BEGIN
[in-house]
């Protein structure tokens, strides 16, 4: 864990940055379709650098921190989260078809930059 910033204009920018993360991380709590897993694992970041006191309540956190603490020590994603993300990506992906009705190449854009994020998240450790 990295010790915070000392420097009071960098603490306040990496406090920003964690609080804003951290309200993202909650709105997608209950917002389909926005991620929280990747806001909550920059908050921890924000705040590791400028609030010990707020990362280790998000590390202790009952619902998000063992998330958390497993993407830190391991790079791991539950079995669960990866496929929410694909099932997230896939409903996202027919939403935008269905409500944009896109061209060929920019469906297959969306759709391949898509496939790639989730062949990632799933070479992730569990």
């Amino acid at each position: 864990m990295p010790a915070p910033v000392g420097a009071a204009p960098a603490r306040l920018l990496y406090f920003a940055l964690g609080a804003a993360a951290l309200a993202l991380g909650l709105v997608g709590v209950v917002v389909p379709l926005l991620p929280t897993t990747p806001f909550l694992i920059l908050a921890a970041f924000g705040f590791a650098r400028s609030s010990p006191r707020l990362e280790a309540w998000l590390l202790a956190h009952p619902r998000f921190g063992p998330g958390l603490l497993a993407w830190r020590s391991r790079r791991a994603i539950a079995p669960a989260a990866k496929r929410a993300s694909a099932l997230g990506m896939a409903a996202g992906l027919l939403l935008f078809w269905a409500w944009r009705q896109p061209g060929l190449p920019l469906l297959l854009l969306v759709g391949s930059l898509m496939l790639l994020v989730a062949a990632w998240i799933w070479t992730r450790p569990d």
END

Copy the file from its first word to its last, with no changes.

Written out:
[in-house]
């Protein structure tokens, strides 16, 4: 864990940055379709650098921190989260078809930059 910033204009920018993360991380709590897993694992970041006191309540956190603490020590994603993300990506992906009705190449854009994020998240450790 990295010790915070000392420097009071960098603490306040990496406090920003964690609080804003951290309200993202909650709105997608209950917002389909926005991620929280990747806001909550920059908050921890924000705040590791400028609030010990707020990362280790998000590390202790009952619902998000063992998330958390497993993407830190391991790079791991539950079995669960990866496929929410694909099932997230896939409903996202027919939403935008269905409500944009896109061209060929920019469906297959969306759709391949898509496939790639989730062949990632799933070479992730569990």
């Amino acid at each position: 864990m990295p010790a915070p910033v000392g420097a009071a204009p960098a603490r306040l920018l990496y406090f920003a940055l964690g609080a804003a993360a951290l309200a993202l991380g909650l709105v997608g709590v209950v917002v389909p379709l926005l991620p929280t897993t990747p806001f909550l694992i920059l908050a921890a970041f924000g705040f590791a650098r400028s609030s010990p006191r707020l990362e280790a309540w998000l590390l202790a956190h009952p619902r998000f921190g063992p998330g958390l603490l497993a993407w830190r020590s391991r790079r791991a994603i539950a079995p669960a989260a990866k496929r929410a993300s694909a099932l997230g990506m896939a409903a996202g992906l027919l939403l935008f078809w269905a409500w944009r009705q896109p061209g060929l190449p920019l469906l297959l854009l969306v759709g391949s930059l898509m496939l790639l994020v989730a062949a990632w998240i799933w070479t992730r450790p569990d």